Replace $$\phi_{0}$$ by $$u_{1}^{*}$$ and $$u_{2}^{*}$$ in (20), respectively. Following the same steps as above, for each $$u_{i}^{*}$$ ($$i=1,2$$), we can get that $$u_{i}^{*}=\mathcal{O}(u_{i}^{*})$$, $$\Vert u_{i}^{*}-\varphi_{n} \Vert _{{b\omega}}\rightarrow0$$ ($$n\rightarrow\infty$$) and $$\phi _{n}=u_{i}^{*}$$ for each $$n\in\mathbb{N}$$ ($$i=1,2$$). Therefore,

$$0< \bigl\Vert u_{1}^{*}-u_{2}^{*} \bigr\Vert _{{b\omega}} \leq \bigl\Vert u_{1}^{*}-\varphi_{n} \bigr\Vert _{{b\omega}}+ \bigl\Vert u_{2}^{*}-\varphi_{n} \bigr\Vert _{{b\omega}}\rightarrow0,\quad n\rightarrow\infty.$$

Hence, problem (2) has a unique positive solution. The proof is completed.â€ƒâ–¡

## 4 Examples

To illustrate our main result, we will present an example. Consider the following partial fractional differential equation.

### Example 1

\begin{aligned} \textstyle\begin{cases} \partial^{q}_{t}z(t,x)=\partial^{2}_{x}z(t,x)+F(t,z(t,x)),& t \in[0,+\infty ),\\ z(t,0)=z(t,\pi)=0,& t \in[0,+\infty),\\ z(0,x)= \sum_{i=1}^{\infty}\sigma_{i} z(\tau_{i},x),& x\in[0,\pi], \end{cases}\displaystyle \end{aligned}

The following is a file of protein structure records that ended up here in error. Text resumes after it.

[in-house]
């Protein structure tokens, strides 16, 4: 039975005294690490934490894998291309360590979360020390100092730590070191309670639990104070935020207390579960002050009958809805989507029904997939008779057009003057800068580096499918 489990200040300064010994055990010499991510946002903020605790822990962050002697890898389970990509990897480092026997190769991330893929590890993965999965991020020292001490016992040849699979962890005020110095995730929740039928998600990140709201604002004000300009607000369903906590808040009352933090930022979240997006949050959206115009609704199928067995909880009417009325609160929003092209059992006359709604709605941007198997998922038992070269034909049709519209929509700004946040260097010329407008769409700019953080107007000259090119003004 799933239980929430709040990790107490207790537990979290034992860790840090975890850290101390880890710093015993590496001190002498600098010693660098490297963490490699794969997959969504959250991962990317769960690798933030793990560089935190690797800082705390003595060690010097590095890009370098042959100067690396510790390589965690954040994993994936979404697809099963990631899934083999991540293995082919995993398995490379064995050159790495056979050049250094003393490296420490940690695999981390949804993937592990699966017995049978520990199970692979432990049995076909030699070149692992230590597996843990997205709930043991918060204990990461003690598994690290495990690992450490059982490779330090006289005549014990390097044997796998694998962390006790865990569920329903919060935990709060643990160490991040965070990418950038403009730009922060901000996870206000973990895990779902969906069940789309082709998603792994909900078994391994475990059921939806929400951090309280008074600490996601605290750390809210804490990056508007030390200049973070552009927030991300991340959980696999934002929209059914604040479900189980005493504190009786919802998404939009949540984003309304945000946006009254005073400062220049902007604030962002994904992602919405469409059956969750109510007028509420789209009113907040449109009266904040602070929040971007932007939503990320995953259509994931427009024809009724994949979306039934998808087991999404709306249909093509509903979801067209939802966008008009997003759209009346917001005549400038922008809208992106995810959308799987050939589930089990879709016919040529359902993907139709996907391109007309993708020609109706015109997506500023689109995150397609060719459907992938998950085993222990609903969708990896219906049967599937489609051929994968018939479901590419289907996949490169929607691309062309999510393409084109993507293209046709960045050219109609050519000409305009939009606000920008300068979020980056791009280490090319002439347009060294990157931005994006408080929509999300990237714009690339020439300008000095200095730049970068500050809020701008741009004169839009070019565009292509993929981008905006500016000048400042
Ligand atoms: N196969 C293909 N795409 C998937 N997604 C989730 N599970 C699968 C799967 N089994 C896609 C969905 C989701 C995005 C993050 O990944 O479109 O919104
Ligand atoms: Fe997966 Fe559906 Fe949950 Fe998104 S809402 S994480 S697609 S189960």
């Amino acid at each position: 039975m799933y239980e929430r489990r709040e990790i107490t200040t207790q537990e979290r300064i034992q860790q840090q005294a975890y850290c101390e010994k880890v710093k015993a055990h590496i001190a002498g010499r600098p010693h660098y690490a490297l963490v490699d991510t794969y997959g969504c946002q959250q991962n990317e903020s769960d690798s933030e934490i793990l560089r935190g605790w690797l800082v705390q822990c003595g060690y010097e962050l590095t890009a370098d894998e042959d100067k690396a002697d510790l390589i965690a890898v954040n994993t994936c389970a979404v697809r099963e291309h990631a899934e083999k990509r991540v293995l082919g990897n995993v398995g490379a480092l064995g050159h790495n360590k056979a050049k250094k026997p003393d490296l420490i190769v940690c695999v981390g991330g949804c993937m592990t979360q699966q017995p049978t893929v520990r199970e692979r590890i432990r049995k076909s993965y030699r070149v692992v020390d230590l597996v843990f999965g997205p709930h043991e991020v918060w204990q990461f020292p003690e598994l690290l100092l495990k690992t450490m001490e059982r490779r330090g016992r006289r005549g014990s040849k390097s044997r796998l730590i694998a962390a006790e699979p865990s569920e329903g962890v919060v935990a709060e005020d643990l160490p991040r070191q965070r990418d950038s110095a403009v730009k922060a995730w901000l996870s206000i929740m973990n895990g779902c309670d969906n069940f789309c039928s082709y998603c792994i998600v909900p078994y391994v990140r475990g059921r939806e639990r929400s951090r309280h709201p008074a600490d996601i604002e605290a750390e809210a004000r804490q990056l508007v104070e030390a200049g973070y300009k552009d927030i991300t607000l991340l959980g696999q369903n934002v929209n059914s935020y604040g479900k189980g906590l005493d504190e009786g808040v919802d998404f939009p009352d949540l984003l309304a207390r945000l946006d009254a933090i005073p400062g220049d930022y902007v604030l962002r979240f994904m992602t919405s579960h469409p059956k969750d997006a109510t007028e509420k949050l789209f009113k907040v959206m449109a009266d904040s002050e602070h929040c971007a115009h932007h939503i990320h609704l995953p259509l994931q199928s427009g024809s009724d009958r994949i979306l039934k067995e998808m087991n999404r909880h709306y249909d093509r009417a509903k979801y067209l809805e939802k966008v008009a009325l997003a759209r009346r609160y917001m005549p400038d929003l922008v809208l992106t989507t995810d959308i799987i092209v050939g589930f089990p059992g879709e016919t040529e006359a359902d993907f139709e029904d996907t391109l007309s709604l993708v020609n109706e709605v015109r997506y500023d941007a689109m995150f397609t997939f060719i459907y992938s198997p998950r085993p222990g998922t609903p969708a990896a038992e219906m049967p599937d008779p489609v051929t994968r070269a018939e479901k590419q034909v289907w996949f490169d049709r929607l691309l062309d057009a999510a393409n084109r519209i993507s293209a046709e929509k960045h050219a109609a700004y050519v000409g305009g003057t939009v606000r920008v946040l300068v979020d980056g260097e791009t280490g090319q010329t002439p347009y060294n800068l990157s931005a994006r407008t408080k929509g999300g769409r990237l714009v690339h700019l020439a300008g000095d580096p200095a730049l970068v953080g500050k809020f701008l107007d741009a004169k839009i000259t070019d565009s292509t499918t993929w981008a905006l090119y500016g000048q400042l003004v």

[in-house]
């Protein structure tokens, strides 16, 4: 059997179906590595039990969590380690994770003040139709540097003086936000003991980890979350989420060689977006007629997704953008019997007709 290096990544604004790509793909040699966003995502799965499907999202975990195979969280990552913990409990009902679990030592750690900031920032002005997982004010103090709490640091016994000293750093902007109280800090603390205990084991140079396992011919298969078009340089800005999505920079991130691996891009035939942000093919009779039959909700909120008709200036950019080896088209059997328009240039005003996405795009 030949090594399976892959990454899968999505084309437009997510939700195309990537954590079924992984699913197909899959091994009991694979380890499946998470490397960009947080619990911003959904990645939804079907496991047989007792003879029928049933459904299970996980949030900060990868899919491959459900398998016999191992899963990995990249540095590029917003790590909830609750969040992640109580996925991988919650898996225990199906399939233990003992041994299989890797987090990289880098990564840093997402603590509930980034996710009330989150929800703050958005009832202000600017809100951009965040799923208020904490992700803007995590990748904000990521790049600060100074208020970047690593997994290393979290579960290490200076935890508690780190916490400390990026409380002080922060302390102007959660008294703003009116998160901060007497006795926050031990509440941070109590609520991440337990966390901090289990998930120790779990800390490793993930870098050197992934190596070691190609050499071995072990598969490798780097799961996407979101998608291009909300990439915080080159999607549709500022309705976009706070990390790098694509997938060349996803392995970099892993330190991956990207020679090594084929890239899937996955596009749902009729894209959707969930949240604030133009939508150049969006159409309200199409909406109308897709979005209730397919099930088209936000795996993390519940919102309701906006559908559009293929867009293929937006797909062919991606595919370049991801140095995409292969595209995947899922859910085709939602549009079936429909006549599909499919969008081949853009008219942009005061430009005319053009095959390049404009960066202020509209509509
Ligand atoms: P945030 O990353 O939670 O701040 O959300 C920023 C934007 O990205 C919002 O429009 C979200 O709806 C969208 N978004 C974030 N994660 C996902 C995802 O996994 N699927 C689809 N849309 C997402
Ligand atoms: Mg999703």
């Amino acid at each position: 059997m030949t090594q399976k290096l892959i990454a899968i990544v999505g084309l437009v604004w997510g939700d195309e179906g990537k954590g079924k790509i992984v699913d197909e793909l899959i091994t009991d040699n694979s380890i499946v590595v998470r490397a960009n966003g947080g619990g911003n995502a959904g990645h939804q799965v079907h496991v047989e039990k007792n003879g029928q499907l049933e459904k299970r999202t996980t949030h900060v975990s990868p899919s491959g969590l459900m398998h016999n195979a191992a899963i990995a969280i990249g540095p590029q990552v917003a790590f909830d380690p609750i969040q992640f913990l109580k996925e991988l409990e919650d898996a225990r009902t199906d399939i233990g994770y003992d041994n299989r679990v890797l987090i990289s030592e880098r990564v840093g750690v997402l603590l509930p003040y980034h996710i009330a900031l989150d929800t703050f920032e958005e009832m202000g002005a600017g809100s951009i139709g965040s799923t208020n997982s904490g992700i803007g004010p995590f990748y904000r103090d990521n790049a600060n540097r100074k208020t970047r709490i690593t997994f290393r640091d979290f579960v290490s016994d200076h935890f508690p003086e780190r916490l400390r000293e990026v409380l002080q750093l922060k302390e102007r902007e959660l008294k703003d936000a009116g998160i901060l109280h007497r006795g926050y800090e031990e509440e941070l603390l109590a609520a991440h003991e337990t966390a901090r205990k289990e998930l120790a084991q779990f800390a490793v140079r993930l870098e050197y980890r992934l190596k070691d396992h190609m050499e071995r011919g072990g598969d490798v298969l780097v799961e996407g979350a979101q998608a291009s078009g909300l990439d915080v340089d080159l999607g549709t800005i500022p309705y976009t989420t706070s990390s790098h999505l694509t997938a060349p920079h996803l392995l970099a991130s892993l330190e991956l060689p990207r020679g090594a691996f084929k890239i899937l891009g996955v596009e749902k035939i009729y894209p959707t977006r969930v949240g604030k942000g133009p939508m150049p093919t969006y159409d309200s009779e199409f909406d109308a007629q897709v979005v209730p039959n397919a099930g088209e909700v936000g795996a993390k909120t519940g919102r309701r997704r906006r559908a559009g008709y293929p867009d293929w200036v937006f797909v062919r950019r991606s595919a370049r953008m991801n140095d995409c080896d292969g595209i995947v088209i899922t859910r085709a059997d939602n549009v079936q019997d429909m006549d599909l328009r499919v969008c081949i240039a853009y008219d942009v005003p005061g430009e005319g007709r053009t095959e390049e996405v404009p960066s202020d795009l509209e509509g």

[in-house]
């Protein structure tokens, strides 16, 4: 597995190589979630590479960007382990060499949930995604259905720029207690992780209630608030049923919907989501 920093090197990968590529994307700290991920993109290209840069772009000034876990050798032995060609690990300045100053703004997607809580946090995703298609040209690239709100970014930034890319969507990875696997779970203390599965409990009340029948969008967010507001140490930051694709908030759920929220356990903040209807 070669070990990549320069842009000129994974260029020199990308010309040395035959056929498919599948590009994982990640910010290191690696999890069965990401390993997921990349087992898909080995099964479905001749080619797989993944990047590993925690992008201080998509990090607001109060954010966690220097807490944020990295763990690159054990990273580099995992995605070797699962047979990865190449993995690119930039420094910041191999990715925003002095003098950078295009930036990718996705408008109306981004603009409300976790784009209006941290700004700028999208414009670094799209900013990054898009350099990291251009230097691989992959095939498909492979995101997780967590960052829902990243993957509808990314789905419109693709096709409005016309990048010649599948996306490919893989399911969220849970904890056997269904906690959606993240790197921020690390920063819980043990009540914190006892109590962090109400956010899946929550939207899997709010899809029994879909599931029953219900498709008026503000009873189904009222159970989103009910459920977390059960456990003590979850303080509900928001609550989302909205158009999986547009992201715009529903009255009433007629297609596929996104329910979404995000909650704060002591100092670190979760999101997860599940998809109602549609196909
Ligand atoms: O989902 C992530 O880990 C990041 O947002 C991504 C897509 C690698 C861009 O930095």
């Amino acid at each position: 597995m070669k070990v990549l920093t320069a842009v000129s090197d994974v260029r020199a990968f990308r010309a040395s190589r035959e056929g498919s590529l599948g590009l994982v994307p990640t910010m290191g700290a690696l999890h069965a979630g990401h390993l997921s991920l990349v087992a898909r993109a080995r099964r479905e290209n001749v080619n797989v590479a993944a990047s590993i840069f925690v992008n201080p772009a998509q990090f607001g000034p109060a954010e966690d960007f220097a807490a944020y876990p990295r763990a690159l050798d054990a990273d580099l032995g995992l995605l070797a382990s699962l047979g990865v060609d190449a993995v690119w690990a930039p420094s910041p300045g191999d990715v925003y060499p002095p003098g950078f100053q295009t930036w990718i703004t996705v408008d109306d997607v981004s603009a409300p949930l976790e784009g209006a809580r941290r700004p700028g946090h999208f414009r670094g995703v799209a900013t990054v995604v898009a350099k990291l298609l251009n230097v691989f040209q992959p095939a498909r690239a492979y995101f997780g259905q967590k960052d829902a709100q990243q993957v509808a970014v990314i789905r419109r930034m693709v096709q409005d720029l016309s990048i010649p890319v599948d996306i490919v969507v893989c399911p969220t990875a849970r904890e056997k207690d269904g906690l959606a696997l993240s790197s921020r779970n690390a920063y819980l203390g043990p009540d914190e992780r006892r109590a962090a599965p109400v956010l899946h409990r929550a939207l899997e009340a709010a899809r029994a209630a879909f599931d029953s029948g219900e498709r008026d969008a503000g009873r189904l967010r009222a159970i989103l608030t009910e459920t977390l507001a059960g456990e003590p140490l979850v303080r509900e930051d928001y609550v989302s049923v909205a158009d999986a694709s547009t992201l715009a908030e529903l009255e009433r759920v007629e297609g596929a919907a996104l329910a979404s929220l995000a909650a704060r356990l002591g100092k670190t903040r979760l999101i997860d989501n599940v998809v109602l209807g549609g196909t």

(25)

where $$\partial^{q}_{t}$$ is the Caputo fractional partial derivative of order $$q\in(0,1)$$.

Set $$E=L^{2}([0,\pi],\mathbb{R})$$ and $$Az=\partial^{2}_{x}z$$, according to [33], then $$A:D(A)\longrightarrow E$$ is a linear operator with domain $$D(A)=\{u\in E\vert u'\in E, u(0)=u(\pi)=0\}$$. Besides, the operator A generates a uniformly exponentially stable $$C_{0}$$-semigroup $$\{T(t)\}_{{t\geq0}}$$ with the growth bound $$\omega_{0}\leq-1$$.

Let $$u(t)=z(t,\cdot)$$, $$f(t,u(t))=F(t,z(t,\cdot))$$, then problem (1) can be written as